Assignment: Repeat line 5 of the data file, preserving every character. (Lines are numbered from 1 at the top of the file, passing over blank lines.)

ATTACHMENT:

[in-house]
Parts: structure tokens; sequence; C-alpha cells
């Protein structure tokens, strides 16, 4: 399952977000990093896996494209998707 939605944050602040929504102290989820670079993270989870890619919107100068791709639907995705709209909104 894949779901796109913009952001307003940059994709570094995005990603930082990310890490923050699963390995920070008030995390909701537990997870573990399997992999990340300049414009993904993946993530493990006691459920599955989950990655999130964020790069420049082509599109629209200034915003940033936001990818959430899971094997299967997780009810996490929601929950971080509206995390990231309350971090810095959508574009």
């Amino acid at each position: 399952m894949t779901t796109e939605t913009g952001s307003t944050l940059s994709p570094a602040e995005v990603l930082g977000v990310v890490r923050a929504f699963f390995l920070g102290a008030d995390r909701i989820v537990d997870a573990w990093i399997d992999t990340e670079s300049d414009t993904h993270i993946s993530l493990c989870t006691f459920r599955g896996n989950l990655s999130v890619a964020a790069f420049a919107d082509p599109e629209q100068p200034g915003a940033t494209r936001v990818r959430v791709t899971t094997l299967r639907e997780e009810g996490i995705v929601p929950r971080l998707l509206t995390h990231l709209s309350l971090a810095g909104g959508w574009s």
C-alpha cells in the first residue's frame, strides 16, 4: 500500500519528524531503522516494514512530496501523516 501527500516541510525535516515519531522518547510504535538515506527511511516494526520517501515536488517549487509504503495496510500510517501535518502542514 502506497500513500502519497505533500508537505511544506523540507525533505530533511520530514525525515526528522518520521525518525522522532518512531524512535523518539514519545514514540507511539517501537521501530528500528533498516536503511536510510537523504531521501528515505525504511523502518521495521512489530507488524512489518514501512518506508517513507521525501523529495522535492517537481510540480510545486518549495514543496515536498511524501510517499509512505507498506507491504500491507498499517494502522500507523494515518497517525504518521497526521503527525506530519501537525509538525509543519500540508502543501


C-alpha cells in the first residue's frame, strides 16, 4: 500500500519528524531503522516494514512530496501523516 501527500516541510525535516515519531522518547510504535538515506527511511516494526520517501515536488517549487509504503495496510500510517501535518502542514 502506497500513500502519497505533500508537505511544506523540507525533505530533511520530514525525515526528522518520521525518525522522532518512531524512535523518539514519545514514540507511539517501537521501530528500528533498516536503511536510510537523504531521501528515505525504511523502518521495521512489530507488524512489518514501512518506508517513507521525501523529495522535492517537481510540480510545486518549495514543496515536498511524501510517499509512505507498506507491504500491507498499517494502522500507523494515518497517525504518521497526521503527525506530519501537525509538525509543519500540508502543501